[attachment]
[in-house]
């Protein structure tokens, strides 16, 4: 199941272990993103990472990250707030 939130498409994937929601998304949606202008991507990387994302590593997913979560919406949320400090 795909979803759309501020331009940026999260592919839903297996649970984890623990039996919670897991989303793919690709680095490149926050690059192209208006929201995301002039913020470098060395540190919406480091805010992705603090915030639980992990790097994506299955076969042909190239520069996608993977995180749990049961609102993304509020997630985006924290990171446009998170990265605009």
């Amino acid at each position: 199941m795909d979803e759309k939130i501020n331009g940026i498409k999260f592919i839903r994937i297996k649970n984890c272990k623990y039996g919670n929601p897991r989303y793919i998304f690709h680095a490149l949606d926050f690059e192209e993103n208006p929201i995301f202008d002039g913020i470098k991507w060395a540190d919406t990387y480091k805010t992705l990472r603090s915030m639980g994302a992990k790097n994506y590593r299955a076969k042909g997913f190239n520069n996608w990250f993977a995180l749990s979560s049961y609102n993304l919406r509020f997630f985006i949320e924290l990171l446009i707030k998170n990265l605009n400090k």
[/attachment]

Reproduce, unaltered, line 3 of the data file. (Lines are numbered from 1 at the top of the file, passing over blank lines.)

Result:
């Amino acid at each position: 199941m795909d979803e759309k939130i501020n331009g940026i498409k999260f592919i839903r994937i297996k649970n984890c272990k623990y039996g919670n929601p897991r989303y793919i998304f690709h680095a490149l949606d926050f690059e192209e993103n208006p929201i995301f202008d002039g913020i470098k991507w060395a540190d919406t990387y480091k805010t992705l990472r603090s915030m639980g994302a992990k790097n994506y590593r299955a076969k042909g997913f190239n520069n996608w990250f993977a995180l749990s979560s049961y609102n993304l919406r509020f997630f985006i949320e924290l990171l446009i707030k998170n990265l605009n400090k």